Stepping Out of Hiding to Find a Happier Version of Myself
Columnist Ann Reynoso makes a plan to become a better person and PF advocate
My inspiration for this column came from looking out my window, which was built high up and close to the ceiling. I call it “God’s Window,” because every morning, I can look up to the heavens, and every night, I can see the stars. It’s beautiful when the sun is shining and calming when it’s raining.
Gazing through this window has allowed me to take a good look at my life, actions, and reactions. Because of my pulmonary fibrosis, I have been hiding away, trying to make peace with my illness by living in denial.
I’ve discovered I can be uncooperative when it comes to festivities, often making excuses about how difficult and exasperating it is to carry my portable oxygen equipment. But I’ve realized that it’s not my illness holding me back — I’m the one stopping myself from having fun.
On several occasions, I’ve been asked to join friends and family on day outings, but find myself making excuses as to why I can’t go. These may include not feeling well, being tired, or not wanting to expose myself to any viruses. I began to convince myself that I was losing all my loved ones, when, in reality, I was shutting myself away from the world and they were losing me.
I have allowed myself to believe that I don’t deserve to walk among “normal” people, since I don’t feel normal. I’ve had a hard time shaking off the awkwardness of having to wear a nasal cannula and lug around portable oxygen tanks. I get self-conscious every time someone takes a second look at me.
I also refuse help, even when I know I might need it — especially on the long walk from the parking lot to my doctor’s office. The medical staff are always so nice and try to convince me to use a wheelchair, but I don’t want to seem weak.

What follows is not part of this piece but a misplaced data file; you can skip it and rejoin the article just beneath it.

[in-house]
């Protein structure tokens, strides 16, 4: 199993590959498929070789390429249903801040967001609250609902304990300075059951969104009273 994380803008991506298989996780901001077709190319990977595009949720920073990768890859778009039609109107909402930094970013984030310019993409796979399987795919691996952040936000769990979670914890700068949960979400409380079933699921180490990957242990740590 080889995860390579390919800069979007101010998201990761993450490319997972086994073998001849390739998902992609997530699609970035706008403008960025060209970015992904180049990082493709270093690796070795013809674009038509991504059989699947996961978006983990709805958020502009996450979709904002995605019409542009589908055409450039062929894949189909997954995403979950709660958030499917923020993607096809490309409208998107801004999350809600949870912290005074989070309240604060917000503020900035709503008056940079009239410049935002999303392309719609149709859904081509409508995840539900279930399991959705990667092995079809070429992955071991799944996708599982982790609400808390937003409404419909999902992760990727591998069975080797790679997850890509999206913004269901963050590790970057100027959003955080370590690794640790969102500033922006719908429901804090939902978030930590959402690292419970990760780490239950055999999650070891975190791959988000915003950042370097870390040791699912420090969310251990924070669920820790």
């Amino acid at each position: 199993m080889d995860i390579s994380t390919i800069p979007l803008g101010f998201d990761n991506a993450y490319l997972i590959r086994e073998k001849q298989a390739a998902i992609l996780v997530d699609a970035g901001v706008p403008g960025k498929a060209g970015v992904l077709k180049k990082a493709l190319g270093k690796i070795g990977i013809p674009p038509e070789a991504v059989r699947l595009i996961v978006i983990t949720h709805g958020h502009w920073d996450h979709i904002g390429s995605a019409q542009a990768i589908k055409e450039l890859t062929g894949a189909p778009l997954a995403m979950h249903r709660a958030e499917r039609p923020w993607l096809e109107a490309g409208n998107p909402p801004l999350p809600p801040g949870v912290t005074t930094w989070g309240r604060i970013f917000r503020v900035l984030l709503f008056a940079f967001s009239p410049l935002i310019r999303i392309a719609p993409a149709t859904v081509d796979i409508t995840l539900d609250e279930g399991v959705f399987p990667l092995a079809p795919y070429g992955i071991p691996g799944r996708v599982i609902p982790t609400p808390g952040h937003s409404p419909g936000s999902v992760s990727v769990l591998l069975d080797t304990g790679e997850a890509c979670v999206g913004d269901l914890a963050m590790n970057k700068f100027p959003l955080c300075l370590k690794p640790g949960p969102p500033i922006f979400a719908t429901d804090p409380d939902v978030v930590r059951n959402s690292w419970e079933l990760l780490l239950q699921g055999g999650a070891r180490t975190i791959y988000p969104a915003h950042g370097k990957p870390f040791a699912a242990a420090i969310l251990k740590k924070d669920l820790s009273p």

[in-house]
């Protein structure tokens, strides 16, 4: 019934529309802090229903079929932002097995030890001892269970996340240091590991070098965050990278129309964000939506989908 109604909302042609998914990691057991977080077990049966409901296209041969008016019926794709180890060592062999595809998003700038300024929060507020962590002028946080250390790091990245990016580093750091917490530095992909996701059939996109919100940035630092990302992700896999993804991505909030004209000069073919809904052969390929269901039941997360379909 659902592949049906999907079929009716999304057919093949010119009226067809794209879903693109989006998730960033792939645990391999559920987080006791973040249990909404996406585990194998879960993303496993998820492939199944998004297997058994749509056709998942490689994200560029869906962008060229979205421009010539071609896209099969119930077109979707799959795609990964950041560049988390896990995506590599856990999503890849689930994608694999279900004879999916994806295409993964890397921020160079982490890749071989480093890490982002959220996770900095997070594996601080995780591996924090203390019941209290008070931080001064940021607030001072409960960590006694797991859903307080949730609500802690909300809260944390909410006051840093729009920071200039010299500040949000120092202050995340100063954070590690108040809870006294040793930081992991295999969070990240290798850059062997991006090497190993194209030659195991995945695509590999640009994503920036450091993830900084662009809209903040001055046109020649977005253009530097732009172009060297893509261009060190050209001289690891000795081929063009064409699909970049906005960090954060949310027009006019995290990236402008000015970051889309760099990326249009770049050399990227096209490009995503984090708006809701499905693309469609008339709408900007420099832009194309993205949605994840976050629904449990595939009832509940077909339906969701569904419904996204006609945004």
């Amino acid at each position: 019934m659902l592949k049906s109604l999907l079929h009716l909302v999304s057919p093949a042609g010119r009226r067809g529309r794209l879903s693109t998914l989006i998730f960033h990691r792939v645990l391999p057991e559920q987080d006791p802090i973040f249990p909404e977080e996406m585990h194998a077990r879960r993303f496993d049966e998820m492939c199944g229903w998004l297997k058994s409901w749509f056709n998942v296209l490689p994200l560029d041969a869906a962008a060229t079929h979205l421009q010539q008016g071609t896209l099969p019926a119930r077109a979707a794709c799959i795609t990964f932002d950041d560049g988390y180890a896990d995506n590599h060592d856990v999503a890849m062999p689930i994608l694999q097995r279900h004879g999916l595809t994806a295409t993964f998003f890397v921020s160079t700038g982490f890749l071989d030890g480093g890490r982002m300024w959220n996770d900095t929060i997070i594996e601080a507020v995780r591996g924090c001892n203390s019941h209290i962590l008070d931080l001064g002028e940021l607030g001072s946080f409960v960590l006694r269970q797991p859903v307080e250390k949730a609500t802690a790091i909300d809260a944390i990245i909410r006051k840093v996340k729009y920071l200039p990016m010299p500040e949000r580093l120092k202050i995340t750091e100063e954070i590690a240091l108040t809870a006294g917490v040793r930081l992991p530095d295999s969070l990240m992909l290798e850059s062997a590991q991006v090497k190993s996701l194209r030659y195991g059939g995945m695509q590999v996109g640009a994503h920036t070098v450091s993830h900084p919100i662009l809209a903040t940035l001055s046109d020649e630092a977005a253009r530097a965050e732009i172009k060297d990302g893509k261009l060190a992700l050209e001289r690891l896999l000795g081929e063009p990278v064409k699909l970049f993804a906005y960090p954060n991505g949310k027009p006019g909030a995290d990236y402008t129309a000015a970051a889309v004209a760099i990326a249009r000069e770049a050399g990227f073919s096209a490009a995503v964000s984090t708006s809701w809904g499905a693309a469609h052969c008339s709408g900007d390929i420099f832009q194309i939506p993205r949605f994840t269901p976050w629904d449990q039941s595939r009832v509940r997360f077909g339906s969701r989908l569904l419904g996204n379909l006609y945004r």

Through all of these feelings of inadequacy, I have allowed myself to miss out on the fun of living my life. I’ve been hiding for far too long, and it’s time to take action. I recall the words my mother told me, which I have been using since I began writing my column: “Never hide your illness.”
Because I want to live my best life, I’ve decided to create some goals for myself. I’m a person who must create a plan, otherwise, I get lazy about reaching my goals.
For starters, I want to find a much happier and more balanced version of myself. To do this, I will need to make amends with my family and longtime friends. Second, I’d like to meet other newly diagnosed patients who also struggle with accepting their illness. And third, I want to put my desire to become a better PF advocate into action.
I realize these won’t be easy tasks, especially since working on my self-confidence and self-awareness has been a battle for me. But I am determined to find a happy balance for myself. I can’t help others if I’m not on the right path.
One thing I’ve decided to work on is not thinking about my past or worrying about my future. With a rare, chronic illness, I must learn to live for today, in the moment.
I’m learning to accept that I am human, so there will be times when I struggle with my confidence. This is when I will need to be courageous, silence the critical side of me, and express gratitude toward myself.
Only after I’ve achieved these goals will I be ready to step out of hiding, advocate for my community, and help others find the best version of themselves. I know this will be hard, but I’m up for the challenge.
Note: Pulmonary Fibrosis News is strictly a news and information website about the disease. It does not provide medical advice, diagnosis, or treatment. This content is not intended to be a substitute for professional medical advice, diagnosis, or treatment. Always seek the advice of your physician or other qualified health provider with any questions you may have regarding a medical condition. Never disregard professional medical advice or delay in seeking it because of something you have read on this website. The opinions expressed in this column are not those of Pulmonary Fibrosis News or its parent company, BioNews, and are intended to spark discussion about issues pertaining to pulmonary fibrosis.